Any doubts about industrial activity changing the atmosphere ought to be answered by this image (below) of ship tracks off the west coast of the US captured by NASA’s Terra satellite on October 5.

These are different in composition, and larger and more enduring than jet contrails.

Although first recognised as being formed by the exhaust plumes of ships in 1965, when they were detected by early cloud cover monitoring satellites, they are now being seen by some researchers as answering one of the many puzzles about the causes of anthropogenic global warming.

And with a twist. Ship tracks cool the atmosphere by blocking incoming solar radiation … good … and inhibit rainfall … bad, very bad.

The theory advanced by the GISS and other atmospheric researchers is that the northern hemisphere, being populated by more shipping and more sulphate emitting industry, shows a lesser rate of warming than the southern hemisphere because of a differential caused by these larger sized reflective particles, which fall out of the atmosphere more rapidly than carbon dioxide.

In short, something new, and sinister, in north/south divides when it comes to the causes and disproportionate effects of global warming.

Ships burn heavy-grade marine diesel fuels that emit sulphur dioxide and have in studies been seen as adding to the load of industrially released sulphate aerosols that characterise the skies over China, India and other areas of major metal smelting and manufacturing activity.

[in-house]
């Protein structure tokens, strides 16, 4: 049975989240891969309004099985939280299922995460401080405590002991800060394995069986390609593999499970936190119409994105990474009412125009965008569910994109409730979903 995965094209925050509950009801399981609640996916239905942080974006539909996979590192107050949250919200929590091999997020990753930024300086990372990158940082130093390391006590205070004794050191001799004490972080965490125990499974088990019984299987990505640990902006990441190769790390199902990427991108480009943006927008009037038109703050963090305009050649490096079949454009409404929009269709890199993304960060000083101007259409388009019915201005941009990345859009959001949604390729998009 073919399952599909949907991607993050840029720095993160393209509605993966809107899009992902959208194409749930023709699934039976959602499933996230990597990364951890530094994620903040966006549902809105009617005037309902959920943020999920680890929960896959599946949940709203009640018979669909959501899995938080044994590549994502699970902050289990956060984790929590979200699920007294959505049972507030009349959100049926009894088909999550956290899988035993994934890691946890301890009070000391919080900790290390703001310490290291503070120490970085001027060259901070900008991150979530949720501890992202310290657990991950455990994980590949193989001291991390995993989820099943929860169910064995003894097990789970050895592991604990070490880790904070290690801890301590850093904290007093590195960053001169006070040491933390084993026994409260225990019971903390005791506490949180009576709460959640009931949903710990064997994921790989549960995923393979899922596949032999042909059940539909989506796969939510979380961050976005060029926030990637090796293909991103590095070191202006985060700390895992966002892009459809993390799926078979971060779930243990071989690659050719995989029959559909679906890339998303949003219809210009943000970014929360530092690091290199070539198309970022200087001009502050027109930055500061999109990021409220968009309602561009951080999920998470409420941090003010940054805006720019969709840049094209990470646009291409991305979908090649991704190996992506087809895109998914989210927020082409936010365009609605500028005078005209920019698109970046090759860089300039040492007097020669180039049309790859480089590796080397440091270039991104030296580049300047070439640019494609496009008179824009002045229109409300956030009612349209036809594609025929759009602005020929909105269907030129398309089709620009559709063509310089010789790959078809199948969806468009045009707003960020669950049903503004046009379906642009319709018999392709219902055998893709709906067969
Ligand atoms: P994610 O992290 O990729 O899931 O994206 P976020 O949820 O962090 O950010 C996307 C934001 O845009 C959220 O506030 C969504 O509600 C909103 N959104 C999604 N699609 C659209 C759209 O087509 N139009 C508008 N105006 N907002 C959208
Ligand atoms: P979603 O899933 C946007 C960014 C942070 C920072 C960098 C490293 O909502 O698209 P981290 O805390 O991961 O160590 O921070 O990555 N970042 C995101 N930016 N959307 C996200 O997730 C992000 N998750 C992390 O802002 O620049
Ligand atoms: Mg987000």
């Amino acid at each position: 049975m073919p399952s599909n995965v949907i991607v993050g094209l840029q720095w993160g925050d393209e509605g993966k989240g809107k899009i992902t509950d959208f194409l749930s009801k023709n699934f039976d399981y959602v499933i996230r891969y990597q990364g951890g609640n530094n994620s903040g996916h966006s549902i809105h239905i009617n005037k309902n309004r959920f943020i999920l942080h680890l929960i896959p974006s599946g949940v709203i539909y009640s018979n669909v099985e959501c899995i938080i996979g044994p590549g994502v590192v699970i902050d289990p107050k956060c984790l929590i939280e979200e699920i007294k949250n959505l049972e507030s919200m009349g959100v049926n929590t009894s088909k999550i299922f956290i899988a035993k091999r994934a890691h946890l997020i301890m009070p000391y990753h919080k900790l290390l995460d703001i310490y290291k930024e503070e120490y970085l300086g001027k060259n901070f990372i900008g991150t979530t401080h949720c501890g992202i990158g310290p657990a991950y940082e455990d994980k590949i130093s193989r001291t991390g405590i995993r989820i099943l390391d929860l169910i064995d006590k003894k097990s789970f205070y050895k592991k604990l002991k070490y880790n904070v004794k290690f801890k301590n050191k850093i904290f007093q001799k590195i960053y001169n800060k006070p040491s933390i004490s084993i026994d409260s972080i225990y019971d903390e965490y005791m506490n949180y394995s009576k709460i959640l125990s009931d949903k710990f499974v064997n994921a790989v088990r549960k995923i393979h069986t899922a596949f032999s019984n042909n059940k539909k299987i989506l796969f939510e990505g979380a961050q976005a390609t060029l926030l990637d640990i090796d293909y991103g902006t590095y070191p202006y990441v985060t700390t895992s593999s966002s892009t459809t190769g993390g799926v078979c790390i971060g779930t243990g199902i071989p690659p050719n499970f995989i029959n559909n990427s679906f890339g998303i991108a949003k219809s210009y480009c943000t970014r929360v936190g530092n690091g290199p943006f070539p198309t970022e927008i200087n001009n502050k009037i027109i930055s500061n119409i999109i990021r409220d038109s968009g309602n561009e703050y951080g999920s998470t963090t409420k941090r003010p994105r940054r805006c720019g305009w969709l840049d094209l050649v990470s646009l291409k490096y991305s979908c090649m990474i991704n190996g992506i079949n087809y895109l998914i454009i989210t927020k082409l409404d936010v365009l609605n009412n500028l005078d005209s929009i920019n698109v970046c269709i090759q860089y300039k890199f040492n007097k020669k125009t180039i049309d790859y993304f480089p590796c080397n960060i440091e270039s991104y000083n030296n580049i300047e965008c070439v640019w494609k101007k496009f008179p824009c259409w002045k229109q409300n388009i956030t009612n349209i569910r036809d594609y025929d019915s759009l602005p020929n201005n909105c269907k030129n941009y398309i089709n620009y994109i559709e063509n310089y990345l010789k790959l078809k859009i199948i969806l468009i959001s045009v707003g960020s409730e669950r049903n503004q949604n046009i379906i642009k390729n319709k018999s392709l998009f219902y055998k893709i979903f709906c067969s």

They also liberate fossilised carbon adding to the thermal opacity of the atmosphere, which retards heat radiation back into space through the greenhouse gas affect, and drives global warming.

Jet contrails differ from ship tracks by forming where water vapour traces in the air are able to condense on fine particles of soot ejected from engines after the combustion of kerosene.

These contrails also deflect incoming solar radiation but contaminate the atmosphere with nitrous oxides, which are potent greenhouse gases, as well as liberating fossilised carbon.

Peter Fray

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